This meant that Exova’s fire safety report – which had yet to formally consider the cladding – was never completed.
All of this posed a specific question: how could Rydon comply with its contractual obligations to check the design without the necessary expertise? As well as a general one: how can a design and build contractor do its job without a design team?
As Mr Millett put it: “If you didn’t have a design team in house or an in-house expertise for design, how could Rydon operate a design and build business?”
“Because they relied on third parties to do that,” replied Mr Lawrence. “Which in my experience is standard throughout the industry.”
An image of a poorly fitted cavity barrier (picture: Dr Barbara Lane)
‘I do not think I have ever worked with a contractor operating with this level of nonchalance’
When project manager Mr O’Connor took to the stand on Thursday, he was asked detailed questions about Rydon’s onsite management of the works.
Again, much was left to subcontractors, with Rydon only checking the finished details against drawings after installation – right down to the fact that he was not even checking what materials were coming onto site and being installed to ensure they matched the design.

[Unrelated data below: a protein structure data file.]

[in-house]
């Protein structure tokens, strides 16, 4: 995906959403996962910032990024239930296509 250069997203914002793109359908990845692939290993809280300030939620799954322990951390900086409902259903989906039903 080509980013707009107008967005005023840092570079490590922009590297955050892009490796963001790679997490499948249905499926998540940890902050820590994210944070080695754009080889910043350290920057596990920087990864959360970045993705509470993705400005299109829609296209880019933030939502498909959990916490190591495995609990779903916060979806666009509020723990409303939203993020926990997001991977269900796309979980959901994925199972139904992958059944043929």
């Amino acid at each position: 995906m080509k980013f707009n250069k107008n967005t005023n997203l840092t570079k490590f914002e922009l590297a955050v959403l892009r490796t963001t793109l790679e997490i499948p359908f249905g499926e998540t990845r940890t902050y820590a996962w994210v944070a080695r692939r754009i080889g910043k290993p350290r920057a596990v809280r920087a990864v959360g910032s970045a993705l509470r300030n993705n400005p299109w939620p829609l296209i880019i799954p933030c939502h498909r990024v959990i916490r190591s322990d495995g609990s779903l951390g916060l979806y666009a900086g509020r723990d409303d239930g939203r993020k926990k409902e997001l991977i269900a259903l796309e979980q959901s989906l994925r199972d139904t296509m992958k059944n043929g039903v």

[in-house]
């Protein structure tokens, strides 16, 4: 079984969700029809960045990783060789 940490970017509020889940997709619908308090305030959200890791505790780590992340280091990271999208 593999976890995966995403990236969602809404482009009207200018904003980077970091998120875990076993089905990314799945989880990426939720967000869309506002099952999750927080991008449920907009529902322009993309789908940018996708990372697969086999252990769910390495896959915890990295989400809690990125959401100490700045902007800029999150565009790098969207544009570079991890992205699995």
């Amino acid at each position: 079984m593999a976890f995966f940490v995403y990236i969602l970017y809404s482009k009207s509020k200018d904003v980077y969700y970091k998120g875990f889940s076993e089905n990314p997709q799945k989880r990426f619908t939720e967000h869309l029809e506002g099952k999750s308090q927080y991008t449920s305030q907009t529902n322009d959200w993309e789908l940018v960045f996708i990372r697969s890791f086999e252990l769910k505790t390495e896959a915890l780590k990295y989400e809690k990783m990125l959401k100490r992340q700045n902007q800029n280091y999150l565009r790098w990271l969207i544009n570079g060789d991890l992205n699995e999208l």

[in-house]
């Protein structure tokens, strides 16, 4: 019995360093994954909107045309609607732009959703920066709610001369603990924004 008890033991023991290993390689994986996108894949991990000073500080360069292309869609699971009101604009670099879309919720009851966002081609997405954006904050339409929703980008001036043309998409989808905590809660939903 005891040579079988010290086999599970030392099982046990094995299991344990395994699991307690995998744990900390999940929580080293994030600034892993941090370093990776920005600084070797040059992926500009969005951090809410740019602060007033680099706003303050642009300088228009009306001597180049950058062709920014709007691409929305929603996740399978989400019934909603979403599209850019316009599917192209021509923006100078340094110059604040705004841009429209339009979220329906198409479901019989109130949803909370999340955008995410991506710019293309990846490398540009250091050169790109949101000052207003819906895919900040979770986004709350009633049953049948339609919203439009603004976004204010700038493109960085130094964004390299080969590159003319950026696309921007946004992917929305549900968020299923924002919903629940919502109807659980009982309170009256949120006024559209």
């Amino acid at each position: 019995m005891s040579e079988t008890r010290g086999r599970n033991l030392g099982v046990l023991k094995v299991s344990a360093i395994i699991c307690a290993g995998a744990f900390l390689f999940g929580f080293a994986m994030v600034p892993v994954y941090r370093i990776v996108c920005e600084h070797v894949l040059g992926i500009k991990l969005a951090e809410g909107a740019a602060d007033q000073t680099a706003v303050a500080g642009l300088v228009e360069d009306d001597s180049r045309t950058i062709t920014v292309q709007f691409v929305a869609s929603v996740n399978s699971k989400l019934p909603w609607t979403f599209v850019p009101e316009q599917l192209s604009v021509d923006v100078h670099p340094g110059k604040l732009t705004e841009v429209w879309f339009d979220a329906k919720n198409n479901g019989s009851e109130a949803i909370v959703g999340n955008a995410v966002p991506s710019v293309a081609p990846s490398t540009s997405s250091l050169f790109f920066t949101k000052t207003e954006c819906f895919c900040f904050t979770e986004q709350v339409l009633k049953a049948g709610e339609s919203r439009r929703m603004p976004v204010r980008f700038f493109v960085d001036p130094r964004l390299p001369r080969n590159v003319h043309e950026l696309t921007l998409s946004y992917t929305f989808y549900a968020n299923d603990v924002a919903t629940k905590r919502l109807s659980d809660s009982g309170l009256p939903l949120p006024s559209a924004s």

Mr O’Connor referred repeatedly to being “under pressure” with the project slipping some 12 weeks behind schedule.
Discussing his departure from Rydon in summer 2015, he said: “It was starting to fall behind programme and, you know, when that happens, pressure happens... Extremely long days, you know, just a lot of pressure… it was affecting my home life.”
These difficulties led to frustrations from KCTMO’s consultants Artelia, which wrote in May 2016: “This is becoming a farce. Despite all our efforts to ensure a smooth landing, I have to say I do not think I have ever worked with a contractor operating with this level of nonchalance.”
With regard to the quality of the work, two particular issues were raised. First the fitting cavity barriers for the cladding system – designed to prevent fire ripping through it – which were described as “shockingly poor workmanship” by Mr Millett.